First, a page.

Subjects and Methods: A cross-sectional survey was conducted among 224 (1st year, 2nd year, and 3rd year PGs) dental students of a private dental college in Kanpur city with a prevalidated structured questionnaire on the research principles was developed, and the students were asked to fill the questionnaire.
Results: In the present study, 73% of the PGs did not know the definition of the research hypothesis. Ninety-two percent of PGs do not know the significance of scale 0–5 in researches, and 75% of PGs were unaware of the value of taking approval for conducting a research study. These results were statistically significant (P < 0.05). PGs have not participated in any research projects during their under-graduation or internship (93%) nor have written any scientific publication (94%), and the results obtained were statistically significant. The lack of time due to the vast curriculum of PG students (55%) and lack of interest (52%) were the personal reasons, whereas inadequate financial support (47%) and lack of time (49%) were among the institutional reasons for not conducting the research.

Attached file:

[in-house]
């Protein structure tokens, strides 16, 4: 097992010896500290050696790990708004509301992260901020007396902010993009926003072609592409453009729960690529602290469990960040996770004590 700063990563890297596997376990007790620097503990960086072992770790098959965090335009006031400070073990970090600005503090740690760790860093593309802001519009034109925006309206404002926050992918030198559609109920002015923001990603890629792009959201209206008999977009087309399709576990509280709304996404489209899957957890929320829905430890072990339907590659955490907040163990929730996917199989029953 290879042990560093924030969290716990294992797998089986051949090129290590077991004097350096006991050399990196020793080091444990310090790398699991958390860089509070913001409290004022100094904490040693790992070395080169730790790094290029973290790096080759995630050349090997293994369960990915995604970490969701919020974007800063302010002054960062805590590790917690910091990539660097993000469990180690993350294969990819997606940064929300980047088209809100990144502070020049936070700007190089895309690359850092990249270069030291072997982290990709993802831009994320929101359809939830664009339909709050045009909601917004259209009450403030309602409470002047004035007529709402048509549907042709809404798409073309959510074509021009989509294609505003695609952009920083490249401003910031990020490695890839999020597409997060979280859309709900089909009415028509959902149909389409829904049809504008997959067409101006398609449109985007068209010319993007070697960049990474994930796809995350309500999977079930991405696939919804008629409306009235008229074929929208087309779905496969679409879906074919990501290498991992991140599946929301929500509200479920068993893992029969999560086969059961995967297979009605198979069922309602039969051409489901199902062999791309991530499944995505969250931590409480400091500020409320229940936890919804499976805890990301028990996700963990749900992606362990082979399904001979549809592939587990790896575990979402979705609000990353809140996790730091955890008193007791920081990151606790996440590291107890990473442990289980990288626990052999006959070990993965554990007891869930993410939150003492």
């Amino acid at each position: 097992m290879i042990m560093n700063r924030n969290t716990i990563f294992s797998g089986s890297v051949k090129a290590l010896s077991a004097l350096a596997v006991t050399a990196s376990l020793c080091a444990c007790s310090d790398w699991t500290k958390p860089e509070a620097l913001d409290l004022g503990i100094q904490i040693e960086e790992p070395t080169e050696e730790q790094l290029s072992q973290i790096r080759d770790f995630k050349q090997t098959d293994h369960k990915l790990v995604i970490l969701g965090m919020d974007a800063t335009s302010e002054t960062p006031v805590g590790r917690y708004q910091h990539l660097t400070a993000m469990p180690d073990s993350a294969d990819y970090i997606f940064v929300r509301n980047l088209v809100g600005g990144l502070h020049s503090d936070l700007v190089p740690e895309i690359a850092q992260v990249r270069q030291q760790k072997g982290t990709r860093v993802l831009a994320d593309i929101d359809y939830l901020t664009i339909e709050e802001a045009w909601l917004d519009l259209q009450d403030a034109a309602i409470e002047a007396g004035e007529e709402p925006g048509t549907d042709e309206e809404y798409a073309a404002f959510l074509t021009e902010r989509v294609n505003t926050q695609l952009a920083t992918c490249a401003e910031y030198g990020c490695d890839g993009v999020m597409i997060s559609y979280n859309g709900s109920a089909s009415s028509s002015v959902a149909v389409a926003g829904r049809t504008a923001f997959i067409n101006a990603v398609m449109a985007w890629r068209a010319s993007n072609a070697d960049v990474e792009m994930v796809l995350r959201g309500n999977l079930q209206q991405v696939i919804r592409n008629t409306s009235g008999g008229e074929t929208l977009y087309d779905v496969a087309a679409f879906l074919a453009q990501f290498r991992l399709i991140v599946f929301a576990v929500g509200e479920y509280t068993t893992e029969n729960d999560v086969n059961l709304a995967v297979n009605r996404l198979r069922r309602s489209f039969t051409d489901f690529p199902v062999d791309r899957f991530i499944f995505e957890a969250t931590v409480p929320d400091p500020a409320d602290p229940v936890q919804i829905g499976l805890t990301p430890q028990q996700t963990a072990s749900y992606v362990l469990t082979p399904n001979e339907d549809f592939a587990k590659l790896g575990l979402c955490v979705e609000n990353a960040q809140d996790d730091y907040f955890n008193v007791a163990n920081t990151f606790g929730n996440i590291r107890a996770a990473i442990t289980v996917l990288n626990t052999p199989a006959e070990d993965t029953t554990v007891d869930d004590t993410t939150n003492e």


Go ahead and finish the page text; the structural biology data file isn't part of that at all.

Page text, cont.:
Conclusions: A positive attitude but with a deficient level of knowledge and interest in context to research was found among PG dental students. Various factors such as vast PG syllabus, lack of time, deficient financial support, and lack of proper seemed to be the barriers in pursuing research.

Keywords: Attitude, dental, knowledge, postgraduate, research


How to cite this article:
Mehrotra V, Sachdev R, Garg K, Srivastava R, Sambyal S, Chauhan SS. Assessment of three modes knowledge, attitude and enthusiasm of dental postgraduates towards scientific research in private dental college at Kanpur district - A cross-sectional study. Saint Int Dent J 2021;5:15-21